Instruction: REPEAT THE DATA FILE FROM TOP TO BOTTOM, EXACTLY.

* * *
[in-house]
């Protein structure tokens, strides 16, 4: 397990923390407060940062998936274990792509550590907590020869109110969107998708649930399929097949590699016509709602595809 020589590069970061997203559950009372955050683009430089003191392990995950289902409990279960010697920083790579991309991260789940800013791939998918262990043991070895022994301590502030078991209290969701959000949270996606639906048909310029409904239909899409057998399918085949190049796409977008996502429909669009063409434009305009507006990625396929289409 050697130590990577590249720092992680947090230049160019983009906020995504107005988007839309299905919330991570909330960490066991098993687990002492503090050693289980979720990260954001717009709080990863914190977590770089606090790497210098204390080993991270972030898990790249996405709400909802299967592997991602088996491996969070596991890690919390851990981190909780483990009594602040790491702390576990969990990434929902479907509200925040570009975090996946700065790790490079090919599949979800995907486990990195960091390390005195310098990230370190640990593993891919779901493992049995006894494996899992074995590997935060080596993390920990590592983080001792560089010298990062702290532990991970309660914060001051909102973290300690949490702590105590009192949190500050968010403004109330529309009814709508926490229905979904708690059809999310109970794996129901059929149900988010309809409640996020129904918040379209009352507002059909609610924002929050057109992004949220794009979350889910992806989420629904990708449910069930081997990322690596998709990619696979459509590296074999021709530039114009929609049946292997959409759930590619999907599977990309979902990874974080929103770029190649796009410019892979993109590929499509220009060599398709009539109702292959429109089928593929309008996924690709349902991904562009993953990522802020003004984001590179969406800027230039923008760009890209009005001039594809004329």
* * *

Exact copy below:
[in-house]
């Protein structure tokens, strides 16, 4: 397990923390407060940062998936274990792509550590907590020869109110969107998708649930399929097949590699016509709602595809 020589590069970061997203559950009372955050683009430089003191392990995950289902409990279960010697920083790579991309991260789940800013791939998918262990043991070895022994301590502030078991209290969701959000949270996606639906048909310029409904239909899409057998399918085949190049796409977008996502429909669009063409434009305009507006990625396929289409 050697130590990577590249720092992680947090230049160019983009906020995504107005988007839309299905919330991570909330960490066991098993687990002492503090050693289980979720990260954001717009709080990863914190977590770089606090790497210098204390080993991270972030898990790249996405709400909802299967592997991602088996491996969070596991890690919390851990981190909780483990009594602040790491702390576990969990990434929902479907509200925040570009975090996946700065790790490079090919599949979800995907486990990195960091390390005195310098990230370190640990593993891919779901493992049995006894494996899992074995590997935060080596993390920990590592983080001792560089010298990062702290532990991970309660914060001051909102973290300690949490702590105590009192949190500050968010403004109330529309009814709508926490229905979904708690059809999310109970794996129901059929149900988010309809409640996020129904918040379209009352507002059909609610924002929050057109992004949220794009979350889910992806989420629904990708449910069930081997990322690596998709990619696979459509590296074999021709530039114009929609049946292997959409759930590619999907599977990309979902990874974080929103770029190649796009410019892979993109590929499509220009060599398709009539109702292959429109089928593929309008996924690709349902991904562009993953990522802020003004984001590179969406800027230039923008760009890209009005001039594809004329």